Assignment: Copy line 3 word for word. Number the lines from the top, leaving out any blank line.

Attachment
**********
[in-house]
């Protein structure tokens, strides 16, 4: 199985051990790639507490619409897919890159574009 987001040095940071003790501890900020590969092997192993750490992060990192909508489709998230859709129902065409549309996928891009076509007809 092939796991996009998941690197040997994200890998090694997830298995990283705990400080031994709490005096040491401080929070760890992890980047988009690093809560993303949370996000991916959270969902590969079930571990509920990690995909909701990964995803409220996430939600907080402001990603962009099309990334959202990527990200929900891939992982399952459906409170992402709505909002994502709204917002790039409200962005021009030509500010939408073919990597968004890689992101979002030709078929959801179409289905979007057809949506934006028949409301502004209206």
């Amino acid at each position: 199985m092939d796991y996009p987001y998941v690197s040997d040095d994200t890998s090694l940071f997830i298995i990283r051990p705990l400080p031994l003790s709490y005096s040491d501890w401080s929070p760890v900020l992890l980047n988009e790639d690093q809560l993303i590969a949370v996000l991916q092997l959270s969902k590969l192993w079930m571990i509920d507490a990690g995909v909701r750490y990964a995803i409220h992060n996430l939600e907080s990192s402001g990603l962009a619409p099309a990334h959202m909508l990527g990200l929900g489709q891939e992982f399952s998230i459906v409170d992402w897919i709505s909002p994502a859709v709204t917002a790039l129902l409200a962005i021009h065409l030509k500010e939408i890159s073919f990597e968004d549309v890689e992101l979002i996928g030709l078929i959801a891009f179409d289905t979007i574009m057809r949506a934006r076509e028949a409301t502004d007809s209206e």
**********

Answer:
């Amino acid at each position: 199985m092939d796991y996009p987001y998941v690197s040997d040095d994200t890998s090694l940071f997830i298995i990283r051990p705990l400080p031994l003790s709490y005096s040491d501890w401080s929070p760890v900020l992890l980047n988009e790639d690093q809560l993303i590969a949370v996000l991916q092997l959270s969902k590969l192993w079930m571990i509920d507490a990690g995909v909701r750490y990964a995803i409220h992060n996430l939600e907080s990192s402001g990603l962009a619409p099309a990334h959202m909508l990527g990200l929900g489709q891939e992982f399952s998230i459906v409170d992402w897919i709505s909002p994502a859709v709204t917002a790039l129902l409200a962005i021009h065409l030509k500010e939408i890159s073919f990597e968004d549309v890689e992101l979002i996928g030709l078929i959801a891009f179409d289905t979007i574009m057809r949506a934006r076509e028949a409301t502004d007809s209206e």